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How do I actually just tag Osteosarcoma with GFP w/o using a vector


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#1 Katie Z

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Posted 22 September 2010 - 06:09 PM

Hi Everyone,

Recently, a friend of mine approached me for some technical help in tagging her osteosarcoma cells with GFP. One of her friends recommended her to use the Retro-X Universal Packaging System and pRetroQ-AcGFP-N1 cloning vector from Clontech for her. When I talked to her to understand her purpose her project and downstream applications, I felt she don't really need such an expensive system to do a simple GFP-tagging.

Her background is in tissue engineering and possess no idea how such work can be done. She just need her cell lines to be tagged with GFP so that she'd be able to view the cells under a florescence microscope. I'm thinking she might just need to transfect her cells with normal GFP-tagged vector, as I supposed she's doing this as a positive control. However, I realised that she actually need to inject these GFP-tagged cells into mice to track the movement of the cells and she's not doing any sort of gene expression work. As I ask around, it seems that she needs to create a stable cell line with GFP prior in injecting the cells into an animal system.

Now the question is, how can I go about in doing this? It seems to me that it's just more than just transfecting the GFP-vector into her cells. As I search around, most GFP vectors are cloning vectors and are quite expensive for such experiment (I think). I wonder is there some other vector/plasmids tagged with GFP for such work, or some other methods that's feasible.

Need advise for this.

Thank you very much

Edited by Katie Z, 22 September 2010 - 06:10 PM.


#2 bob1

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Posted 23 September 2010 - 01:52 PM

So long as the plasmid is a mammalian expression plasmid, and has a selectable marker such as hygromycin or zeocin that will kill eukaryotic cells, then it is possible to create a stably expressing cell line.

With regards to expense - she could subclone the GFP into an appropriate vector, or just find someone with a useful vector and then get them to send her some plasmid on filter paper.

#3 Katie Z

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Posted 23 September 2010 - 05:29 PM

Hi Bob1,

Thanks!!!

Well, in actual fact I'm not very good in cloning as I only did it once so far. Not to say about this friend of mine who has zero background. Now I'm trying to ask around and try to assist her as much as possible as it seems to me that her supervisor is not really guiding her well.

As her downstream applications involves animal work, seriously I wonder will transducing a retrovirus with GFP a better option??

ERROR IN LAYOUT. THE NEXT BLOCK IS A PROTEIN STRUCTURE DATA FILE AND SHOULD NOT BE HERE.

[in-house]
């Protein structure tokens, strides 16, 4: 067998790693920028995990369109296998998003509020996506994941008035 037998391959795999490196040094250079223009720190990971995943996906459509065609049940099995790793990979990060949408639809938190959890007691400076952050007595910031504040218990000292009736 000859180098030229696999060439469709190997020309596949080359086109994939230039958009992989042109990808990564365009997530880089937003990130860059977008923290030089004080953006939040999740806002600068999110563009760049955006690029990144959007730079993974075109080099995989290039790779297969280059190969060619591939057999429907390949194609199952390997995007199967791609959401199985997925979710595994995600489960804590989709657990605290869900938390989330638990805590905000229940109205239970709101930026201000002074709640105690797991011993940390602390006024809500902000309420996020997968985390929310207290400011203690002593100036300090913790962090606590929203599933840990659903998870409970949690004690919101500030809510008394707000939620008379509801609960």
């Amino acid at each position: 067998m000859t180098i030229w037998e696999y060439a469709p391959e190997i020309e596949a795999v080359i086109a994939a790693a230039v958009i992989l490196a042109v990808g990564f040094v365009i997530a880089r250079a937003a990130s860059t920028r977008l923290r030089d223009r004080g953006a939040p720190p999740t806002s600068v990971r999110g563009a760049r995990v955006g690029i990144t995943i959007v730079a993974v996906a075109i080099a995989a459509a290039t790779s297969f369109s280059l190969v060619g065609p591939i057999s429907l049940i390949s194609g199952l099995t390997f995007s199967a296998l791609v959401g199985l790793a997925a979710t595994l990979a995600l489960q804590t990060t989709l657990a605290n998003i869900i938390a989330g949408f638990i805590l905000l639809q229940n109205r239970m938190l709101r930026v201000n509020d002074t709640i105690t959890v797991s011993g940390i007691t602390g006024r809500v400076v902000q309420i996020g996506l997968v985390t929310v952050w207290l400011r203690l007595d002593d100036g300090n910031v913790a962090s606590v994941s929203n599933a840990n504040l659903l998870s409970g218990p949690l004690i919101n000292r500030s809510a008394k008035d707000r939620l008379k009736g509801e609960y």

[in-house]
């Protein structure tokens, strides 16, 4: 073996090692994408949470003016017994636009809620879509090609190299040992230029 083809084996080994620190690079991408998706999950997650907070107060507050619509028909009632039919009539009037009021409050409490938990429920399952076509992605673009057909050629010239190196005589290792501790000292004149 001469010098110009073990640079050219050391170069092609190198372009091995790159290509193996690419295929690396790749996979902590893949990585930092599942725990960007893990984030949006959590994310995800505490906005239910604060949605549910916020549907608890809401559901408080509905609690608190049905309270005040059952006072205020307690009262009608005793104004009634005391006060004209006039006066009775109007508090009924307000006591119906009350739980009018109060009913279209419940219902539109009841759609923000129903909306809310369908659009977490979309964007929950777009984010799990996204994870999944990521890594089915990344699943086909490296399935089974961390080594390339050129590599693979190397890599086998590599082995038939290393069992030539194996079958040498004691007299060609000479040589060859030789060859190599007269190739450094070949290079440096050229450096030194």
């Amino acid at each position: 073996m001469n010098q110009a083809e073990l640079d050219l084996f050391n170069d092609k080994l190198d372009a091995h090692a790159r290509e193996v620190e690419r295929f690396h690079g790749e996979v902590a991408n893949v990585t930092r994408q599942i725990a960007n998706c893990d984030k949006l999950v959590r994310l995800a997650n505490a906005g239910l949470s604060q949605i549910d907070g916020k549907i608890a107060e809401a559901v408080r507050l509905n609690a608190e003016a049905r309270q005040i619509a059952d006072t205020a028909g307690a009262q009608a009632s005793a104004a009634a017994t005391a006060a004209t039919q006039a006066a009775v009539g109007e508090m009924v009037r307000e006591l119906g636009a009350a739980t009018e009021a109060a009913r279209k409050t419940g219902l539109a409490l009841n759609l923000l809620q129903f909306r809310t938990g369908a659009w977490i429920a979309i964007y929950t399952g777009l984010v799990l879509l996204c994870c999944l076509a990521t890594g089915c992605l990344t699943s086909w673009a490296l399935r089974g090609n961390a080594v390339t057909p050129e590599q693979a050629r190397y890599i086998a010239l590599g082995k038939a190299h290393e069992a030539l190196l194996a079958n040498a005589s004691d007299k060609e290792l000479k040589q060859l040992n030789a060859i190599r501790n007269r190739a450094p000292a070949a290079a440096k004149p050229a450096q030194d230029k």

So long as the plasmid is a mammalian expression plasmid, and has a selectable marker such as hygromycin or zeocin that will kill eukaryotic cells, then it is possible to create a stably expressing cell line.

With regards to expense - she could subclone the GFP into an appropriate vector, or just find someone with a useful vector and then get them to send her some plasmid on filter paper.



#4 Rsm

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Posted 23 September 2010 - 11:52 PM

You can also use a cell tracker dye for this, for example CFSE or DiI. That stuff links covalently into your cells and labels them for at least two weeks or such (depends on proliferation). It's fairly simple, and not so expensive (for ~$100 you can make 200 labelings). Haven't tried other dyes, but can recommend particularly DiI.

Cheers,

rsm
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#5 Katie Z

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Posted 24 September 2010 - 12:22 AM

You can also use a cell tracker dye for this, for example CFSE or DiI. That stuff links covalently into your cells and labels them for at least two weeks or such (depends on proliferation). It's fairly simple, and not so expensive (for ~$100 you can make 200 labelings). Haven't tried other dyes, but can recommend particularly DiI.

Cheers,

rsm


Thanks Rsm, but I wonder will this method feasible when the cells are to be injected into an animal model?

#6 Rsm

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Posted 24 September 2010 - 04:20 AM

Sure, that's what they are made for... Here, "Mesenchymal stem cells: isolation, characterisation and in vivo fluorescent dye tracking" PMID:18396458, six weeks after injection. Lots of those papers...

cheers,

rsm

Edited by Rsm, 24 September 2010 - 04:22 AM.

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